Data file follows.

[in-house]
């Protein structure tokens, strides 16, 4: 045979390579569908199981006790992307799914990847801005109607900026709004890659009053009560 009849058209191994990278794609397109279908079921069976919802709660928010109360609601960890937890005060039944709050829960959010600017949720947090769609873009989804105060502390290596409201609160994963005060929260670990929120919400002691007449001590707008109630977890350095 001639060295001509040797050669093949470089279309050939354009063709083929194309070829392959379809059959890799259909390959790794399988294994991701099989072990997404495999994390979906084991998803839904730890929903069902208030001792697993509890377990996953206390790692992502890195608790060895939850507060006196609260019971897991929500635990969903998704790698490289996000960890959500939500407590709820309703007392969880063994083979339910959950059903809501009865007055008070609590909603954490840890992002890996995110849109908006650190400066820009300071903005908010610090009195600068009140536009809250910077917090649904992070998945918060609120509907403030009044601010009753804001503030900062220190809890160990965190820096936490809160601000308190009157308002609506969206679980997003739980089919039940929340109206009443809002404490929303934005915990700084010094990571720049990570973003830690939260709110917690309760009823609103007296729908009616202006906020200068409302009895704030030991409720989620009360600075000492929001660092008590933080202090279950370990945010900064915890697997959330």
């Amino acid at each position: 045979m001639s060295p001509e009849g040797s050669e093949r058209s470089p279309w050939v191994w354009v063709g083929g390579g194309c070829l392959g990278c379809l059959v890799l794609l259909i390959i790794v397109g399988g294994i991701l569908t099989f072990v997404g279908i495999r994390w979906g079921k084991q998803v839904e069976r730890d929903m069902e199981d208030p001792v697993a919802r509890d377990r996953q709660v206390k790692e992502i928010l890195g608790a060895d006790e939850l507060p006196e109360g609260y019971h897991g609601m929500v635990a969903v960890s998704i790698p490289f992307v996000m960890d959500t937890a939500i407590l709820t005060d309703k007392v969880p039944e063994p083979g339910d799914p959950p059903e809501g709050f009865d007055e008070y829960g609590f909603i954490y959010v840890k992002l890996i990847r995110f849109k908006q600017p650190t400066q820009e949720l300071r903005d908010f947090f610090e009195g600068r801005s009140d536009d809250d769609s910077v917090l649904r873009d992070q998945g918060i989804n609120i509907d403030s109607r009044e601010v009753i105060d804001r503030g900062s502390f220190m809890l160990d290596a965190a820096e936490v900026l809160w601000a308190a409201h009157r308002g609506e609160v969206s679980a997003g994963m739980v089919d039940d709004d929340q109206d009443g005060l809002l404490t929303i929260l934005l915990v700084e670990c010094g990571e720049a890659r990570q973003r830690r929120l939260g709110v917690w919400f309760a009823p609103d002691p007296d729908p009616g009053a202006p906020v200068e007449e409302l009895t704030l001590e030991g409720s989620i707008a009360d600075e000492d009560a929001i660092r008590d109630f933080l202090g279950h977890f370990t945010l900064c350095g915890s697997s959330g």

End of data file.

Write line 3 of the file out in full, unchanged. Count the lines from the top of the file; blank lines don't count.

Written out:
């Amino acid at each position: 045979m001639s060295p001509e009849g040797s050669e093949r058209s470089p279309w050939v191994w354009v063709g083929g390579g194309c070829l392959g990278c379809l059959v890799l794609l259909i390959i790794v397109g399988g294994i991701l569908t099989f072990v997404g279908i495999r994390w979906g079921k084991q998803v839904e069976r730890d929903m069902e199981d208030p001792v697993a919802r509890d377990r996953q709660v206390k790692e992502i928010l890195g608790a060895d006790e939850l507060p006196e109360g609260y019971h897991g609601m929500v635990a969903v960890s998704i790698p490289f992307v996000m960890d959500t937890a939500i407590l709820t005060d309703k007392v969880p039944e063994p083979g339910d799914p959950p059903e809501g709050f009865d007055e008070y829960g609590f909603i954490y959010v840890k992002l890996i990847r995110f849109k908006q600017p650190t400066q820009e949720l300071r903005d908010f947090f610090e009195g600068r801005s009140d536009d809250d769609s910077v917090l649904r873009d992070q998945g918060i989804n609120i509907d403030s109607r009044e601010v009753i105060d804001r503030g900062s502390f220190m809890l160990d290596a965190a820096e936490v900026l809160w601000a308190a409201h009157r308002g609506e609160v969206s679980a997003g994963m739980v089919d039940d709004d929340q109206d009443g005060l809002l404490t929303i929260l934005l915990v700084e670990c010094g990571e720049a890659r990570q973003r830690r929120l939260g709110v917690w919400f309760a009823p609103d002691p007296d729908p009616g009053a202006p906020v200068e007449e409302l009895t704030l001590e030991g409720s989620i707008a009360d600075e000492d009560a929001i660092r008590d109630f933080l202090g279950h977890f370990t945010l900064c350095g915890s697997s959330g």